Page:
“The Nice Guys” is a film that seemingly creates its own rules around its strange environment. The more the film moves forward, the more the audience is able to slip into this surreal period semi-satire. It is so relaxed and oddly paced that it almost transcends the buddy-detective clichés of days old, while somehow easing us into the perfect callback to these tropes. This near impossible feat is achieved by the deftness of the film’s direction and the surprisingly well-matched combo of Russell Crowe and Ryan Gosling.
There was no time like the seventies, and this decade plays perfectly with the relaxed demeanor and humor of the film. “The Nice Guys” is oozing with period outfits, dialect and clichés that all work to the film’s advantage.
This is especially clear within the humor of the film. Much of the comedy is reliant on the sharp dialogue that Crowe and Gosling exchange throughout the film. This is reliably balanced by the physical humor that is performed by the two leads and the supporting cast. The timing of both types of comedy is masterfully produced on screen, and the majority of jokes land with roaring hilarity. Crowe and Gosling’s chemistry goes a long way to provide this onslaught of ’70s brevity for the audience to enjoy. Crowe’s gruff demeanor mixed with Gosling’s frantic, bumbling persona is a joy to watch on the big screen. Their banter creates a knowing sense of realism to the relationship that ends up feeling more tangible than most on-screen pairs.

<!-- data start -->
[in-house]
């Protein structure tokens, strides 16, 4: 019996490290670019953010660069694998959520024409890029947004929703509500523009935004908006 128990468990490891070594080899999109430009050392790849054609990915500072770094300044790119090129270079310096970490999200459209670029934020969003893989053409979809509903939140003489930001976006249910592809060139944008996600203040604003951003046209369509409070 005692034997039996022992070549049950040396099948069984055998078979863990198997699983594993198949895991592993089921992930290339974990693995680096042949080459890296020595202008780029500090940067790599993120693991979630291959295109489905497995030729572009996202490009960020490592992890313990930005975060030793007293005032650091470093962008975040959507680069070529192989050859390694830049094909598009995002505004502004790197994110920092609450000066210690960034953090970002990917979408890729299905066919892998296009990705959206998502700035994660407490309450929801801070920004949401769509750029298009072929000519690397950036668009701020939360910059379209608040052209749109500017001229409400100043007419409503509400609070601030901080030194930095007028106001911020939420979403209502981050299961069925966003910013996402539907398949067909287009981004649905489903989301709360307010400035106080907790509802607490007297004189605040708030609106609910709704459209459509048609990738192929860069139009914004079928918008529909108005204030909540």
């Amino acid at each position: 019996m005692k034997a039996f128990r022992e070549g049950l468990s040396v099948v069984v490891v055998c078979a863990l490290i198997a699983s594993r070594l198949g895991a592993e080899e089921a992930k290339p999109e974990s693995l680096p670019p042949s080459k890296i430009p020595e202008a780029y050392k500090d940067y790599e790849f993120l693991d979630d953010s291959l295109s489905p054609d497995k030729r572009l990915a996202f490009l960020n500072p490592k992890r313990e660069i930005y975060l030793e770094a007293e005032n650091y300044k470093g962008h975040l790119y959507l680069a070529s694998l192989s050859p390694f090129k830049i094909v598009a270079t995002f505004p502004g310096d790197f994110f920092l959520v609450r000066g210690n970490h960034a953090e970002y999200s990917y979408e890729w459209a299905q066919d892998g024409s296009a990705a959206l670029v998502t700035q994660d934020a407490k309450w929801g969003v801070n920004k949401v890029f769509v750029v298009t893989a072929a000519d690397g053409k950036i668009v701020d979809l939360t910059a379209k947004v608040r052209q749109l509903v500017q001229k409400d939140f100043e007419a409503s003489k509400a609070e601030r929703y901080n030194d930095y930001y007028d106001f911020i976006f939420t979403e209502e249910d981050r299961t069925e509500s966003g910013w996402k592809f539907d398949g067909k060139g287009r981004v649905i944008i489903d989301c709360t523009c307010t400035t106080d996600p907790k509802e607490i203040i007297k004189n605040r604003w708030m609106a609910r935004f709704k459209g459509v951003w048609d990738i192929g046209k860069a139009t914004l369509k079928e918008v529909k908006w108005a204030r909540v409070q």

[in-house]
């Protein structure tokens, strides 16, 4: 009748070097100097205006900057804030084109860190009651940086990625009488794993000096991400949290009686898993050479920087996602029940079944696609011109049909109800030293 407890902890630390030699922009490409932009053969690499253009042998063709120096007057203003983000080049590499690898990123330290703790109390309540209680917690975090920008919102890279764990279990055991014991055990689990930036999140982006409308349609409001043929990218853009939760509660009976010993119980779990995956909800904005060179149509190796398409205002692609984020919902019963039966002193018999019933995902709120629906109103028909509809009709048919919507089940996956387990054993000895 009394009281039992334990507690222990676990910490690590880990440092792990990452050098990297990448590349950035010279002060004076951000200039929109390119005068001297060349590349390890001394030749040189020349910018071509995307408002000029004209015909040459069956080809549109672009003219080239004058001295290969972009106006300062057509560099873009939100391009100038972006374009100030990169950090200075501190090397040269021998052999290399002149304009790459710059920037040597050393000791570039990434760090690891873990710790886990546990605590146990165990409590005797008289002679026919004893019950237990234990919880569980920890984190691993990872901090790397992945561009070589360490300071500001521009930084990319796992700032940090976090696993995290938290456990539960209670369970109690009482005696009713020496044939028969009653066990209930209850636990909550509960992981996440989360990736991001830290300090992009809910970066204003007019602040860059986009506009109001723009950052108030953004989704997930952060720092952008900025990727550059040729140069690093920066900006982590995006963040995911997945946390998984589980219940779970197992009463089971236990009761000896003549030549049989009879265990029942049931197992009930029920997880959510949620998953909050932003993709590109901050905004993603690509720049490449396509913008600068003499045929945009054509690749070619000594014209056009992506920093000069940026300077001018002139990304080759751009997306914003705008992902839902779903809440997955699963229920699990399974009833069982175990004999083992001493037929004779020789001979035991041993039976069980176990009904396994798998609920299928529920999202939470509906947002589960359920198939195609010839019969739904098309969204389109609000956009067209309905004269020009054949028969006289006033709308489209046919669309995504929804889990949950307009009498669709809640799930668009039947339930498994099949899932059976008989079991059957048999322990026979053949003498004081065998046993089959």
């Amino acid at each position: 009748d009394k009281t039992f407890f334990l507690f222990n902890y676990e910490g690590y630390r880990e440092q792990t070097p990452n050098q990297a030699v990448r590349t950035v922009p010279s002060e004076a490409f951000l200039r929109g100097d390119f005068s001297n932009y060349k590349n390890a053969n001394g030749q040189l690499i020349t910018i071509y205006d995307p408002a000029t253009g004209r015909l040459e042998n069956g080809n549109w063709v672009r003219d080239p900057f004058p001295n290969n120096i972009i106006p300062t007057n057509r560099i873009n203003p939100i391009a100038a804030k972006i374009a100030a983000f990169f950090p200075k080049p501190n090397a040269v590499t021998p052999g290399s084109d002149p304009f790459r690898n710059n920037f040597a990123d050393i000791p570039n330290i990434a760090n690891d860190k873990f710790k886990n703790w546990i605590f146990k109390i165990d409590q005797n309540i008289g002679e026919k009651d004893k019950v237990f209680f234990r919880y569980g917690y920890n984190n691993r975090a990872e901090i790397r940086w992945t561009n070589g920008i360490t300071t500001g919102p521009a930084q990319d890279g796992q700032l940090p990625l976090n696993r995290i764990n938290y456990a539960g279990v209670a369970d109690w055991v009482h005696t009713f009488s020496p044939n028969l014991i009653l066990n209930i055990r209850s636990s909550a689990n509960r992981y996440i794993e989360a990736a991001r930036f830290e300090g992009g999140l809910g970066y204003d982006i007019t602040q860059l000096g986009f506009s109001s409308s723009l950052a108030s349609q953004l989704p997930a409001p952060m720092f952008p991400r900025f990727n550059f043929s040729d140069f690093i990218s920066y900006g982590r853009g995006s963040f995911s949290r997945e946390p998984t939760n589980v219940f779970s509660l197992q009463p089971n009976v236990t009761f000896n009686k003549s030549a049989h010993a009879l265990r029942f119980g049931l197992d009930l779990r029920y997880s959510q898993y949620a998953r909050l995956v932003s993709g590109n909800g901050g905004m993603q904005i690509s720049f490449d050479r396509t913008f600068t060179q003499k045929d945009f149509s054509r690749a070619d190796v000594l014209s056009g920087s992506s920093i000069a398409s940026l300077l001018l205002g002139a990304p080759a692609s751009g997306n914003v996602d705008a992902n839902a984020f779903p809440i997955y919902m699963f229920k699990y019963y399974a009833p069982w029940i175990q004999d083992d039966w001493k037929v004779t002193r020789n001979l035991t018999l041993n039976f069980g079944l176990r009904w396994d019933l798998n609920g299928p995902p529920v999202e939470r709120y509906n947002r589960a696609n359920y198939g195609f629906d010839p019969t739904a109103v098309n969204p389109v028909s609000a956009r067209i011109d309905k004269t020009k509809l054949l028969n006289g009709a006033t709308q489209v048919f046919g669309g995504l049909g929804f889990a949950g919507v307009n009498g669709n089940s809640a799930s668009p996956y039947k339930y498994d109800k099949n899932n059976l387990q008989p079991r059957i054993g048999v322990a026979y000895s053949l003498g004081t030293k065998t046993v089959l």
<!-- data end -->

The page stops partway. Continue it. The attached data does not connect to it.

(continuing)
The other prominent cast member in the film, who makes for a fantastic addition, is Angourie Rice. This rising star plays Gosling’s daughter in the movie, and her character adds a refreshing dynamic to the buddy-detective formula. All of her dialogue with Gosling and Crowe seems natural and creatively written. Her character is displayed as fiercely independent, and the movie integrates her into the plot in a fascinating way.
The action is “The Nice Guys” is nothing incredible, but it keeps the audience on its toes in reliably creative ways. The shootouts are full of meaningful character and hilarious dialogue. Each action sequence has the wacky personalities of the leads shining through it. This large amount of personality is necessary for the coherence of the plot, which can, at certain points, come off as nonsensical. The plot contains many twists and turns that sometimes seem irrelevant or they don’t add up to much. Thankfully, “The Nice Guys,” like many unique films, is about the journey and not the destination. It is a blast to ride alongside these talented actors as the antics on screen become more and more absurd.
In the end, “The Nice Guys” is an insanely satisfying tale that leaves the audience wanting more. The ’70s décor, the tangible chemistry, the unique characters and the oddball humor all weave together to produce a film that is adamantly laidback yet excitingly fun. The performances of each lead are so lovable that when the movie ends, the audience feels as if they are leaving beloved friends. “The Nice Guys” is a hilariously engaging film that uses each crafted element to its advantage. It’s a movie that can only be summed up with one word: Nice.
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